• If gun control isn’t the answer to the horribly high rate of homicide in the US compared to other countries, what is?

That would be an excellent question. Except the US is nowhere near the top in terms of number of homicides per 100,000 people

Hmm. Perhaps that wasn’t the question you meant to ask. How about:

  • If gun control is not the answer to the epidemic of violence against women in the US, what is?

Ok, let’s try this:

  • If gun control is not the answer to the rising rate of violent deaths among blacks in the US, what is

I know. Let’s look at:

  • If gun control is not the answer to the rising rate of GUN homicides, what is?

Even if you believe it is tremendously better to be knifed, stabbed, bludgeoned, or strangled to death rather than shot, it looks like this one doesn’t apply either.

  • If gun control is not the answer to the rising rate of accidental GUN deaths in the US, what is?

Okay, okay. Let’s try a question that might actually not contain a false assumption:

  • If gun control is not the answer to the US’s high rate of GUN death compared to other countries, what is?

The US is 26th in the world in gun deaths. But, aha! It is the highest by far in number of gun deaths amongst the 12 top nations in the Human Development Index. This is true. So, if you have a strong preference for a different means of dying, gun control is your answer! It seems rather obvious that in a country with more guns, gun deaths are more common. I’d also hazard a wild guess that swimming pool drownings are  more common in Australia than in Canada, and murder by pushing someone off a mountain is probably more common in Switzerland than in the Netherlands.

Perhaps, though, you’re the type of person who is easily affected by emotional media coverage of mass shootings, especially at schools, which are a tiny fraction of a percentage of homicides, even of children. Thus:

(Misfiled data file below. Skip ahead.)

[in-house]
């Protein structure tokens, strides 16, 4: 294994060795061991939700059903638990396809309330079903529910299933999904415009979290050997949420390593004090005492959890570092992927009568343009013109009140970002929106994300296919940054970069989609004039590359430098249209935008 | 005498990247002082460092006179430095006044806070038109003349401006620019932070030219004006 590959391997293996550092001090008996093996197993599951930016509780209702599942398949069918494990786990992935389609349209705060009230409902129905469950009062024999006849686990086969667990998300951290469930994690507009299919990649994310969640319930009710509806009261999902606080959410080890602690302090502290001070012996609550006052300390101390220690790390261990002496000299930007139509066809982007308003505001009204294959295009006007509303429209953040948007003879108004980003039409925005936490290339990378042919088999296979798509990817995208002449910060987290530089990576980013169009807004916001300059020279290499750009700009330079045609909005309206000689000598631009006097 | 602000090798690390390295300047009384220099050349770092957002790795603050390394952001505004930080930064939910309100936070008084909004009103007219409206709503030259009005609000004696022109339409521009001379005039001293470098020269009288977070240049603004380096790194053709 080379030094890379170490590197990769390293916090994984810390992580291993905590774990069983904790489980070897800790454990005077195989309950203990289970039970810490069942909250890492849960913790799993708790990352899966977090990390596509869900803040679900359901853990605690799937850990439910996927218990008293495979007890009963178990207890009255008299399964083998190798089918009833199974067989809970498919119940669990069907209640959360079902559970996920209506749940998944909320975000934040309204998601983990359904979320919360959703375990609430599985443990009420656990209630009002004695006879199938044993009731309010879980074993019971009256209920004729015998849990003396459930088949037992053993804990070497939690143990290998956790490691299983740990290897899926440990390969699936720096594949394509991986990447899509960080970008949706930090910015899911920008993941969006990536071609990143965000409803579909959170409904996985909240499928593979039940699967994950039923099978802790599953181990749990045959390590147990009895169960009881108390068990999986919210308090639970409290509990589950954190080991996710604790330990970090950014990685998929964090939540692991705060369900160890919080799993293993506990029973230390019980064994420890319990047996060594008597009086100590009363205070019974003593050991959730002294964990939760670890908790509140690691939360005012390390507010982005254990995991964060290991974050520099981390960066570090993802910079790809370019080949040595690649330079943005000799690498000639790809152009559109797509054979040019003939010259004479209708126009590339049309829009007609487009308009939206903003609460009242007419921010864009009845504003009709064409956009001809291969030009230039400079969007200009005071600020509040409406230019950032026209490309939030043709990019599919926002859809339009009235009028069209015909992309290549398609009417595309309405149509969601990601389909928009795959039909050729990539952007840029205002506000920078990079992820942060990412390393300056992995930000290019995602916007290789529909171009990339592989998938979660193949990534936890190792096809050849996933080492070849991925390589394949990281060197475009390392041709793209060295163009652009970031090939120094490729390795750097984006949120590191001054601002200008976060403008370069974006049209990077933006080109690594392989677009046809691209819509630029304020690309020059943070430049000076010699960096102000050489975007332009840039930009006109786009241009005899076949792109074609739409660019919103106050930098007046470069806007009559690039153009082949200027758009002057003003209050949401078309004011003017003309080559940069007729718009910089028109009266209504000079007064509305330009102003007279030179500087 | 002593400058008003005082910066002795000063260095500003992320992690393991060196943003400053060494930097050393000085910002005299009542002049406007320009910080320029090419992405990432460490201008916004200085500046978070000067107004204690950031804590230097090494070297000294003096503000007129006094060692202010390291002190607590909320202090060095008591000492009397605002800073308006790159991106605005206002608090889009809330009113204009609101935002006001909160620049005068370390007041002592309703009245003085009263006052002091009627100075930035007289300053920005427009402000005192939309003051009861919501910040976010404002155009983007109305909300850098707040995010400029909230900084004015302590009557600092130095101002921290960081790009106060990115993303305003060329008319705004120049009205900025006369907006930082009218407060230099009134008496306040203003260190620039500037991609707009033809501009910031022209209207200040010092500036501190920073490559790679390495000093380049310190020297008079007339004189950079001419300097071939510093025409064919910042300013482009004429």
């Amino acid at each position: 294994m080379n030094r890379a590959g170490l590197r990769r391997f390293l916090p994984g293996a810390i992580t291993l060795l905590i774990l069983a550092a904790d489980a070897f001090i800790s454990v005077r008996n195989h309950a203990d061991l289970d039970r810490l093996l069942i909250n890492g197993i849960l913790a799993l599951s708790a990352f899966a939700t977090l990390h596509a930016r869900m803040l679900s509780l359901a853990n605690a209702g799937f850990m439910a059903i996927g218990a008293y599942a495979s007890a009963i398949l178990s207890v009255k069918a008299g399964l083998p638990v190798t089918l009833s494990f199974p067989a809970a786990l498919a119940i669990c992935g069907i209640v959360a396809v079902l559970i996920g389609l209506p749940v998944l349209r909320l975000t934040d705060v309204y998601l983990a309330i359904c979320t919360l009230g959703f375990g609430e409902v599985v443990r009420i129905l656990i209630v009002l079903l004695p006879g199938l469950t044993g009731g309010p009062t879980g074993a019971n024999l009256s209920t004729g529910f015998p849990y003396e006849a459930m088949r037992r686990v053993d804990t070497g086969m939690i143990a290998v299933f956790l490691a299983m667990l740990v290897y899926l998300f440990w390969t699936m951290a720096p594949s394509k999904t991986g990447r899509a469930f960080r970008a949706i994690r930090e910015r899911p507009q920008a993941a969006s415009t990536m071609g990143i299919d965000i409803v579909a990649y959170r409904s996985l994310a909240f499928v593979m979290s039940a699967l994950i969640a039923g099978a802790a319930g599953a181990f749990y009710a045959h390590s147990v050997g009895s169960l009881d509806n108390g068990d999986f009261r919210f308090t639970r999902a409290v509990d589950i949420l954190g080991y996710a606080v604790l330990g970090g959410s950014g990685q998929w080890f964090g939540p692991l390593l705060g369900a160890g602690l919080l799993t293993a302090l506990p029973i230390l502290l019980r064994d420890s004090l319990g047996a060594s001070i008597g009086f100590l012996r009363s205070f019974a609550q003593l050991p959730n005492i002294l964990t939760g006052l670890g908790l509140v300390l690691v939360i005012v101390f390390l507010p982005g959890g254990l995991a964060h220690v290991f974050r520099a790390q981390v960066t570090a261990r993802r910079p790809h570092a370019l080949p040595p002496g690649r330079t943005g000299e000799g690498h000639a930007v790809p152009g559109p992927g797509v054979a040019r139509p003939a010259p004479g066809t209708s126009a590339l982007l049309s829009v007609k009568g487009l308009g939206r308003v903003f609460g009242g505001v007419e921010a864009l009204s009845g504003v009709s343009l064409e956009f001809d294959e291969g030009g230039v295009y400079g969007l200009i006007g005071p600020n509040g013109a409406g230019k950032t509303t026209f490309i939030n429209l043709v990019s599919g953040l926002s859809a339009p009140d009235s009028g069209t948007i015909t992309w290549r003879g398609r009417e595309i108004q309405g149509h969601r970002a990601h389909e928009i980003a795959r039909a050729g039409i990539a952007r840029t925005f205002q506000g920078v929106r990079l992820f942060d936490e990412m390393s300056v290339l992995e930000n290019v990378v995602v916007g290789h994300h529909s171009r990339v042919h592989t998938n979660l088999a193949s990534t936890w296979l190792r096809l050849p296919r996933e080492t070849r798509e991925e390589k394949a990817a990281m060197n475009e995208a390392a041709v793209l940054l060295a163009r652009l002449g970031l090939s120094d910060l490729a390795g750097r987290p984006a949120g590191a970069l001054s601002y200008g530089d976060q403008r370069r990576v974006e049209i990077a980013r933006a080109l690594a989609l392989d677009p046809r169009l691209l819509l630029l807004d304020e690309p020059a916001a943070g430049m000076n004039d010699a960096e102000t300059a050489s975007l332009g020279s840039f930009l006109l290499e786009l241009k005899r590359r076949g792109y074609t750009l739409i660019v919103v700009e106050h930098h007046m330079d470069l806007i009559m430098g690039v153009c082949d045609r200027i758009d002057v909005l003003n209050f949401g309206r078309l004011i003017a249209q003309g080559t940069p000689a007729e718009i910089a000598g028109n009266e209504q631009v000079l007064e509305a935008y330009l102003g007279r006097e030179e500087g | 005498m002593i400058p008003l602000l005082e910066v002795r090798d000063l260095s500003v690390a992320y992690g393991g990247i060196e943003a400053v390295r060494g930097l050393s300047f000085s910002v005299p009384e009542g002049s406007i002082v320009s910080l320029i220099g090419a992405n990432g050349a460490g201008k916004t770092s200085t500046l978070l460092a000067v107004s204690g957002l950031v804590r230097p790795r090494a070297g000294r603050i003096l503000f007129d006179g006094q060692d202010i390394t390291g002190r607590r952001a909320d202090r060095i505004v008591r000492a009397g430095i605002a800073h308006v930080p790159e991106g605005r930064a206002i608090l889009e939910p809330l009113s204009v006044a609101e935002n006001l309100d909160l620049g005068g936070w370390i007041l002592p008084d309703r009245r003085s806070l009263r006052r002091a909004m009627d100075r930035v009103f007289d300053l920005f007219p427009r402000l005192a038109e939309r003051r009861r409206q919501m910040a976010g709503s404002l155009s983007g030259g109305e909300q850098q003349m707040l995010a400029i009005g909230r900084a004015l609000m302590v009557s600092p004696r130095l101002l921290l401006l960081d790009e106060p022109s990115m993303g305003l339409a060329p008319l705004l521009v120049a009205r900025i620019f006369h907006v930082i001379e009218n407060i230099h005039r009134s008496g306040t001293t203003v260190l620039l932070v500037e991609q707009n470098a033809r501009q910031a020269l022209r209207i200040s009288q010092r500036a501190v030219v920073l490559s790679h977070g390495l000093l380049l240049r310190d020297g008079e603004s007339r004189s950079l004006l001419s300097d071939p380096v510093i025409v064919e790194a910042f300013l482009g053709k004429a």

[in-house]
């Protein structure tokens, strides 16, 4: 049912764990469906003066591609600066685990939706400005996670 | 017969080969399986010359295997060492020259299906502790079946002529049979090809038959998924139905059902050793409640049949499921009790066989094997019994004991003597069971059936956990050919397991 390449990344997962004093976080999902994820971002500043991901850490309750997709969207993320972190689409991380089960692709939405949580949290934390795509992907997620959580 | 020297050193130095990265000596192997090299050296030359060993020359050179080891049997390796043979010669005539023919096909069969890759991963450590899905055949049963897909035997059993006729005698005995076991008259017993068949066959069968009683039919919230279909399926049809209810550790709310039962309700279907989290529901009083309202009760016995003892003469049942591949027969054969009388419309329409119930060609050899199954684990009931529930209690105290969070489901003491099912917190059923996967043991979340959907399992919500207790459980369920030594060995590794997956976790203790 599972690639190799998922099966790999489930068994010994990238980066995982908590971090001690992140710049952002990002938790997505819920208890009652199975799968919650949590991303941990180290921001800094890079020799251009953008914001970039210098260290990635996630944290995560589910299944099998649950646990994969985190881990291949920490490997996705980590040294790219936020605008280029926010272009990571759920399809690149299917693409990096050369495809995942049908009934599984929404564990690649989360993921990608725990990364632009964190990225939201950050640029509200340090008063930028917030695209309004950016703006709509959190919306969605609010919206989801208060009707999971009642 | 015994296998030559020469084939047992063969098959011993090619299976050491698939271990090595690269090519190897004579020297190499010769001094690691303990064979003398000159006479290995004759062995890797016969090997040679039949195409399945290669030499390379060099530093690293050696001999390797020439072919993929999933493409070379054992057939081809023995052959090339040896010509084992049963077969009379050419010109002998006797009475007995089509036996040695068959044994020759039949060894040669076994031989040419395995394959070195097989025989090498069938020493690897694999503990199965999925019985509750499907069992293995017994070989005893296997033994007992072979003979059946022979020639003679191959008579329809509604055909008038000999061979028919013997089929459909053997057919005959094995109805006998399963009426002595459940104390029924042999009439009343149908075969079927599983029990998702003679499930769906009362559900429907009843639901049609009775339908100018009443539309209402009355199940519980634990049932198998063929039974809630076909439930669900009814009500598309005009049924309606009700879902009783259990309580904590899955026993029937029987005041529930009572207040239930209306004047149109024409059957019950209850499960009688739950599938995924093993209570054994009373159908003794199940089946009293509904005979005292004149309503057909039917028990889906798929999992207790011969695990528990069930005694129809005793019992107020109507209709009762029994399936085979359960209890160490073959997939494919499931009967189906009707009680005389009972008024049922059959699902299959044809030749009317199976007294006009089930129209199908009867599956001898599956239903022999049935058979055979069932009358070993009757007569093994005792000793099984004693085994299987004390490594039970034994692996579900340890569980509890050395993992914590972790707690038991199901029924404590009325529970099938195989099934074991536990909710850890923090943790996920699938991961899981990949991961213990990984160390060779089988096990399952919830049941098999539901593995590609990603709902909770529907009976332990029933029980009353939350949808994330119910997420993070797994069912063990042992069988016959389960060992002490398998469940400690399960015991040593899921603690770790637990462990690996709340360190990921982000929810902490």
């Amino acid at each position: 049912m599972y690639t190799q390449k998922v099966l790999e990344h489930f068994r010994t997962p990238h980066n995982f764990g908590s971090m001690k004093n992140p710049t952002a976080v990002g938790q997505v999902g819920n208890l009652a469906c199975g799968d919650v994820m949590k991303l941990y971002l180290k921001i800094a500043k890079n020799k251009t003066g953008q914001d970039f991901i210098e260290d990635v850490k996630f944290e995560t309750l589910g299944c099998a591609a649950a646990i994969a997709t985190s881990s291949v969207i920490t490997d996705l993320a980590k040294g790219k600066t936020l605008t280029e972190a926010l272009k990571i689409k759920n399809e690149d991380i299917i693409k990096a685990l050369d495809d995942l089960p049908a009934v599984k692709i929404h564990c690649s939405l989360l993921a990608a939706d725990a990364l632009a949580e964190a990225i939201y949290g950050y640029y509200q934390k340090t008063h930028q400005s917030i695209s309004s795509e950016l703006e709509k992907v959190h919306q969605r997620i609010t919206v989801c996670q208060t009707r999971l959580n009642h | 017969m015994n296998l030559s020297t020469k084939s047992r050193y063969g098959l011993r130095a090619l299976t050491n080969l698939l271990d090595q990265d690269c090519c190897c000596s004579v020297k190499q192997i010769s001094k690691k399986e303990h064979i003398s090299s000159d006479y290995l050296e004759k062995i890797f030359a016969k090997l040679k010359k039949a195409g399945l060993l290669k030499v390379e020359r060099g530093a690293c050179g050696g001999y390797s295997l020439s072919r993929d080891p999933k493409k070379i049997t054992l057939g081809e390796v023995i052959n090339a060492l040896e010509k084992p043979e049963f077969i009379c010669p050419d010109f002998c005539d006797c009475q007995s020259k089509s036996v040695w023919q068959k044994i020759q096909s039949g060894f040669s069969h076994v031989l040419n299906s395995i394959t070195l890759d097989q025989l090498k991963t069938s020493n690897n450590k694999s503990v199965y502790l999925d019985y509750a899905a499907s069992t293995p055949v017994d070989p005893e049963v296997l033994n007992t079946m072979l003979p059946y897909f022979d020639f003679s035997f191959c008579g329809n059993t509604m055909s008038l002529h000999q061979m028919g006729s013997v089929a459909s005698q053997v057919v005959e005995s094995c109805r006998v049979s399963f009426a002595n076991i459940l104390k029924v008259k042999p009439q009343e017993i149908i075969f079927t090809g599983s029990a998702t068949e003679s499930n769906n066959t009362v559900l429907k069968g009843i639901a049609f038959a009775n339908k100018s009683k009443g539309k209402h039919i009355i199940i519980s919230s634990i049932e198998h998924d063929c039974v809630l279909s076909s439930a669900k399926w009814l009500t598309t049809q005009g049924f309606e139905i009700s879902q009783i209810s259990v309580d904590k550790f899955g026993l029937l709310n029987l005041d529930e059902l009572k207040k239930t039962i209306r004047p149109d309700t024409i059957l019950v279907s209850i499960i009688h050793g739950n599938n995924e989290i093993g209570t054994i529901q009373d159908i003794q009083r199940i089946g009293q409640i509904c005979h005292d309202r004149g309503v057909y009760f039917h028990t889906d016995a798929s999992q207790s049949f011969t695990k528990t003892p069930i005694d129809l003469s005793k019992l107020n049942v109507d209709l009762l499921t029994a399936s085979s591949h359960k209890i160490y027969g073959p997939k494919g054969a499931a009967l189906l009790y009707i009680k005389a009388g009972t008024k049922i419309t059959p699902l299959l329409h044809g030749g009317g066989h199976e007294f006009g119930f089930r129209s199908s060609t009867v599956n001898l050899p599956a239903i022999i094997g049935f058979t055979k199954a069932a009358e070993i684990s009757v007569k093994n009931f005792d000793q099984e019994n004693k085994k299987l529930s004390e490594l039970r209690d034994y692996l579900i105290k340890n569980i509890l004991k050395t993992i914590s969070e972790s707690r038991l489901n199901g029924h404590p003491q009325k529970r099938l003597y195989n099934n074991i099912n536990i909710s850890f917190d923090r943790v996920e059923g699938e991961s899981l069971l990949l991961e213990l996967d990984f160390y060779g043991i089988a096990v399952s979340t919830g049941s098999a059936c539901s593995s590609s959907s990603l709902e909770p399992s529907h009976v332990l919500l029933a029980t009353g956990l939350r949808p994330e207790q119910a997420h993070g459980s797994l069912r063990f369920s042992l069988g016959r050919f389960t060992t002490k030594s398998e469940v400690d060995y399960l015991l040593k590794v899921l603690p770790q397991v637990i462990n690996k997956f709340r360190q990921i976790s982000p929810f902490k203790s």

• If gun control is not the answer to mass shootings, what is?
  • First, let’s disabuse you of the notion that mass shootings are a phenomenon predominantly confined to the USA:

    All but one of the 20 worst non-governmental mass public shootings, 45 of the worst 50, occurred outside the United States, the majority of them in Africa.

Global mass shootings CPRC

…And Europe’s rate is 25% higher than that of the US despite much stricter gun laws:

US vs Europe Mass shootings

And it appears that  the majority of locations where mass shootings take place in the US are places where guns are prohibited.

  • However, it does appear that a sizable number of the US mass shooters were diagnosed as mentally ill in advance of the incident

Of course, there were literally millions of people diagnosed with mental illness who did NOT commit mass public shootings, or any shootings, for that matter.

Psychiatrists admit that they can barely do better than random chance at predicting which of their patients will become violent, according to The British Journal of Psychiatry. On the other hand, mentally ill people living in the community are 11 times more likely to be victims of violent crime than the average person. The actual degree of effectiveness of guns as self-defensive deterrents to violent crime for a given individual is still not well-established, but one must wonder if disarming all or most mentally ill people might not cause more violent crimes than it prevents.